I have been studying several entity component systems (Anax and EntityX) to get an idea of how they work.
For Entity ids, both use 2 numbers. The first number is basically a position in an array, and a second number is the "version" for the entity at that index. If a handle to an entity at a given index has a "version" older than the the version the container currently has, the handle is considered invalid. This would occur when an entity is deleted from the world and its index becomes free for a new entity.
This approach seems to suggest the maximum number of times an index can be reused is limited to whatever the max number a
uint32_t (or whatever the system chooses to use) can hold.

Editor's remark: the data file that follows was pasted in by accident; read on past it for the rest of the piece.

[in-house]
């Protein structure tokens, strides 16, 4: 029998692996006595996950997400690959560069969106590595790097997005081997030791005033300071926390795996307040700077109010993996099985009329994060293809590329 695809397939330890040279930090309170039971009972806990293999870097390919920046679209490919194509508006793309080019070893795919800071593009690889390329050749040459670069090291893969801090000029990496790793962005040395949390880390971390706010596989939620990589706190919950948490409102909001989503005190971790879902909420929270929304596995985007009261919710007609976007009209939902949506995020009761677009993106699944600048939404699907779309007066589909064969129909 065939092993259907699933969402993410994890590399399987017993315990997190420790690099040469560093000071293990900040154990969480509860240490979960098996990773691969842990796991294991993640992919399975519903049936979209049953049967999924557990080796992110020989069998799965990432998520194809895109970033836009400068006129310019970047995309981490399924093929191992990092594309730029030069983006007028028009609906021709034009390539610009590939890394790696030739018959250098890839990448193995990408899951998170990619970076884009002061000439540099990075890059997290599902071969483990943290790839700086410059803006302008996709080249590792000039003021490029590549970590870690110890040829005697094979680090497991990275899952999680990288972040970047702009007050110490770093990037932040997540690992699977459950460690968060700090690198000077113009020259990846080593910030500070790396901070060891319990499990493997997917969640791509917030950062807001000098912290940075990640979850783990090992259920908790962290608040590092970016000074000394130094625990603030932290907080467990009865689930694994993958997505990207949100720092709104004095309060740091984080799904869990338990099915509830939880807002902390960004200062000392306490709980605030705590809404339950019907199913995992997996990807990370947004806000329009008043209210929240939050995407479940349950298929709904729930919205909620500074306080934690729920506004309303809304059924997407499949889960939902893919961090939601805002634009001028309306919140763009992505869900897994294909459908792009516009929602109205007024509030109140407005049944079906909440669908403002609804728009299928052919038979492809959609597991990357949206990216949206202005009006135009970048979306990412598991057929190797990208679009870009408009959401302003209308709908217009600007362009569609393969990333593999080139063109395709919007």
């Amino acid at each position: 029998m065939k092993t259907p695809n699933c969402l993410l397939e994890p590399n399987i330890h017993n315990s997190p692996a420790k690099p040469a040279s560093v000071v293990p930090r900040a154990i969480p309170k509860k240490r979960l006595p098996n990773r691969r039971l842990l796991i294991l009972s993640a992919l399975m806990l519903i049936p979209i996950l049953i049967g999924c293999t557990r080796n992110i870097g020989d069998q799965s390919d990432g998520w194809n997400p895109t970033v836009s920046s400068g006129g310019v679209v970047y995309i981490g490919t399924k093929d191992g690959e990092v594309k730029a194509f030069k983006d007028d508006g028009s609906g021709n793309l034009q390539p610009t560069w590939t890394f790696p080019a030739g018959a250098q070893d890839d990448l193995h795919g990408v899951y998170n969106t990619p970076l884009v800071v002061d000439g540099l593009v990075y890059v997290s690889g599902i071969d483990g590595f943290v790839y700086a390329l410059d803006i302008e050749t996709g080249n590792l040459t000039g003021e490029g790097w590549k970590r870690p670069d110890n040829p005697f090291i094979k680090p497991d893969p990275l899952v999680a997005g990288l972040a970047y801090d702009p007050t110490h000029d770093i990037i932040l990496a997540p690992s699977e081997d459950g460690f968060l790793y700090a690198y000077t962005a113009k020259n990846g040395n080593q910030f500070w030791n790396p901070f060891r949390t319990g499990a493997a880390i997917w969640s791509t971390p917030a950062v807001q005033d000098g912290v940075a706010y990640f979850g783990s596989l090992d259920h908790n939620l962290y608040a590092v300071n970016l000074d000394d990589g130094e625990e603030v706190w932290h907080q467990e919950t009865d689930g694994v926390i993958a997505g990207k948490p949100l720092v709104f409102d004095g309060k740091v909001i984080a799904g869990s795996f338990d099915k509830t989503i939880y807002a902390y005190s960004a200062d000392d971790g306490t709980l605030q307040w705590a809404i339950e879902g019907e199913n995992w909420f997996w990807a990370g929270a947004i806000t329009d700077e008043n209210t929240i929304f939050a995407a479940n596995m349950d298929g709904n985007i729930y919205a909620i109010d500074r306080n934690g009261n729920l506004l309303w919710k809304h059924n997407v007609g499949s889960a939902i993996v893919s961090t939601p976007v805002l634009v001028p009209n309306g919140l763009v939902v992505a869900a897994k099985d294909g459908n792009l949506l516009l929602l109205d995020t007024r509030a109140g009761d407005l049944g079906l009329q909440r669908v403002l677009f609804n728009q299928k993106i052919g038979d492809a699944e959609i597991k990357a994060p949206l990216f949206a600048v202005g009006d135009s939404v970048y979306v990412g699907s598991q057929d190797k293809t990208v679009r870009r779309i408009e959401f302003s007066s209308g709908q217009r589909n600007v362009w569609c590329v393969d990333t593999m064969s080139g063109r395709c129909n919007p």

In practice, I suppose this wouldn't occur often, but it doesn't seem impossible. If I made a simulation that endlessly spawned entities, moved them around on the screen a bit, and deleted them once they were off screen, then the program would eventually crash, or exhibit strange behavior, once the version number for an index reached the max for an int.
Here are some of the specific lines I've been looking at for each:
Is this a shortcoming of reusing indexes, and needing to invalidate old handles? Is there any real practical concern since even a 32bit in has a max value of 4 billion or so? Could these systems be broken by a soak test with a long, ongoing stream of short-lived entities?